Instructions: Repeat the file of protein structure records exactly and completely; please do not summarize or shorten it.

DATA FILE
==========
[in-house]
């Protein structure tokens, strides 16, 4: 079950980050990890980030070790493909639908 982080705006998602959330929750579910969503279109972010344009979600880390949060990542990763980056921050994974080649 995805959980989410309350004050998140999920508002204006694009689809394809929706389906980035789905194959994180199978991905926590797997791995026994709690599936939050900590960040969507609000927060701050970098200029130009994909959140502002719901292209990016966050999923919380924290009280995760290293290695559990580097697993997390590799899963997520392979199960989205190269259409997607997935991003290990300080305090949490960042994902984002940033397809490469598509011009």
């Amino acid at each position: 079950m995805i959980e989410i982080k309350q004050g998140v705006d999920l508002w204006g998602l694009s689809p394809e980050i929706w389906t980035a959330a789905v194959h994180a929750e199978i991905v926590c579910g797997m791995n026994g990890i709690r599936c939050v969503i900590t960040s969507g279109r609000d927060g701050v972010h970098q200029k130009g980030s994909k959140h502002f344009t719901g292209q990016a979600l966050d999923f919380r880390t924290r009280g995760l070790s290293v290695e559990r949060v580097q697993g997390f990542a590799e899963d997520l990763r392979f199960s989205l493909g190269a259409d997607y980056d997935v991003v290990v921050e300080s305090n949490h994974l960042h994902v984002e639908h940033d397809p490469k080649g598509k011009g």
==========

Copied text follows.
[in-house]
């Protein structure tokens, strides 16, 4: 079950980050990890980030070790493909639908 982080705006998602959330929750579910969503279109972010344009979600880390949060990542990763980056921050994974080649 995805959980989410309350004050998140999920508002204006694009689809394809929706389906980035789905194959994180199978991905926590797997791995026994709690599936939050900590960040969507609000927060701050970098200029130009994909959140502002719901292209990016966050999923919380924290009280995760290293290695559990580097697993997390590799899963997520392979199960989205190269259409997607997935991003290990300080305090949490960042994902984002940033397809490469598509011009």
């Amino acid at each position: 079950m995805i959980e989410i982080k309350q004050g998140v705006d999920l508002w204006g998602l694009s689809p394809e980050i929706w389906t980035a959330a789905v194959h994180a929750e199978i991905v926590c579910g797997m791995n026994g990890i709690r599936c939050v969503i900590t960040s969507g279109r609000d927060g701050v972010h970098q200029k130009g980030s994909k959140h502002f344009t719901g292209q990016a979600l966050d999923f919380r880390t924290r009280g995760l070790s290293v290695e559990r949060v580097q697993g997390f990542a590799e899963d997520l990763r392979f199960s989205l493909g190269a259409d997607y980056d997935v991003v290990v921050e300080s305090n949490h994974l960042h994902v984002e639908h940033d397809p490469k080649g598509k011009g």